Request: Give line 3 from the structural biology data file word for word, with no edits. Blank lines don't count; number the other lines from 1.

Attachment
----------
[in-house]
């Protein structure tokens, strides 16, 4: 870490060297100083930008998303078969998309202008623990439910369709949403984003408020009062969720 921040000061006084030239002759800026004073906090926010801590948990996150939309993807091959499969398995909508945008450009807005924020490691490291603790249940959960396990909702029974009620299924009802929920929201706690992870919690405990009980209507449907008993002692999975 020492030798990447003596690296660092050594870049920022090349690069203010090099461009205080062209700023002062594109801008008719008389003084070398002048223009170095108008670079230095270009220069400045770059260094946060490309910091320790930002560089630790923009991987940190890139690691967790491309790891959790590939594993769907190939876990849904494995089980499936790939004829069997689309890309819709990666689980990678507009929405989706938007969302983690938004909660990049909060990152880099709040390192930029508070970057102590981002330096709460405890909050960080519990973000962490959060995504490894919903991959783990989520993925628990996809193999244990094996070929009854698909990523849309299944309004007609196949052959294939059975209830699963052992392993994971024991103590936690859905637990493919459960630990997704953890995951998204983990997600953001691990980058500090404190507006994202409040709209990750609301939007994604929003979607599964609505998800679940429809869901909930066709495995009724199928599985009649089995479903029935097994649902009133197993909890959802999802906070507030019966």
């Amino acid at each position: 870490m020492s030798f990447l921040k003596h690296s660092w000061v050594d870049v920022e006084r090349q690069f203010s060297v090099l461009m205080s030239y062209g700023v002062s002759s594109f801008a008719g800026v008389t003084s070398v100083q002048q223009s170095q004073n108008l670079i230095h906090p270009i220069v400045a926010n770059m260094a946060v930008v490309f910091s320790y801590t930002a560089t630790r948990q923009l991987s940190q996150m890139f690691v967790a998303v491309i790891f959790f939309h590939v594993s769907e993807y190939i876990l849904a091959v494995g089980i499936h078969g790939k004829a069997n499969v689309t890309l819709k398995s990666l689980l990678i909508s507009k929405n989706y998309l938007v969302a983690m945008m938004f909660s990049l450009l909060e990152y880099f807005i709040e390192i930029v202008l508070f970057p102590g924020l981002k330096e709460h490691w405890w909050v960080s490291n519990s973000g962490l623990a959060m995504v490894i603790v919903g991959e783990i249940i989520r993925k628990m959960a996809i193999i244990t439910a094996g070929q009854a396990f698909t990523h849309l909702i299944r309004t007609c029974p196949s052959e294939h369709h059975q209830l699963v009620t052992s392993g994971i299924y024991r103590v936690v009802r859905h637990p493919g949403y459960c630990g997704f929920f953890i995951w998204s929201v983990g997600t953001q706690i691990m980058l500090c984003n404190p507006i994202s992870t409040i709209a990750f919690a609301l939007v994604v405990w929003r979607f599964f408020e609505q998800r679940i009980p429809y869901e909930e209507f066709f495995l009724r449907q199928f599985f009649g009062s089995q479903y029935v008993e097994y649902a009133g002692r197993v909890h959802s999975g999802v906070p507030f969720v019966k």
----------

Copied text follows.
């Amino acid at each position: 870490m020492s030798f990447l921040k003596h690296s660092w000061v050594d870049v920022e006084r090349q690069f203010s060297v090099l461009m205080s030239y062209g700023v002062s002759s594109f801008a008719g800026v008389t003084s070398v100083q002048q223009s170095q004073n108008l670079i230095h906090p270009i220069v400045a926010n770059m260094a946060v930008v490309f910091s320790y801590t930002a560089t630790r948990q923009l991987s940190q996150m890139f690691v967790a998303v491309i790891f959790f939309h590939v594993s769907e993807y190939i876990l849904a091959v494995g089980i499936h078969g790939k004829a069997n499969v689309t890309l819709k398995s990666l689980l990678i909508s507009k929405n989706y998309l938007v969302a983690m945008m938004f909660s990049l450009l909060e990152y880099f807005i709040e390192i930029v202008l508070f970057p102590g924020l981002k330096e709460h490691w405890w909050v960080s490291n519990s973000g962490l623990a959060m995504v490894i603790v919903g991959e783990i249940i989520r993925k628990m959960a996809i193999i244990t439910a094996g070929q009854a396990f698909t990523h849309l909702i299944r309004t007609c029974p196949s052959e294939h369709h059975q209830l699963v009620t052992s392993g994971i299924y024991r103590v936690v009802r859905h637990p493919g949403y459960c630990g997704f929920f953890i995951w998204s929201v983990g997600t953001q706690i691990m980058l500090c984003n404190p507006i994202s992870t409040i709209a990750f919690a609301l939007v994604v405990w929003r979607f599964f408020e609505q998800r679940i009980p429809y869901e909930e209507f066709f495995l009724r449907q199928f599985f009649g009062s089995q479903y029935v008993e097994y649902a009133g002692r197993v909890h959802s999975g999802v906070p507030f969720v019966k």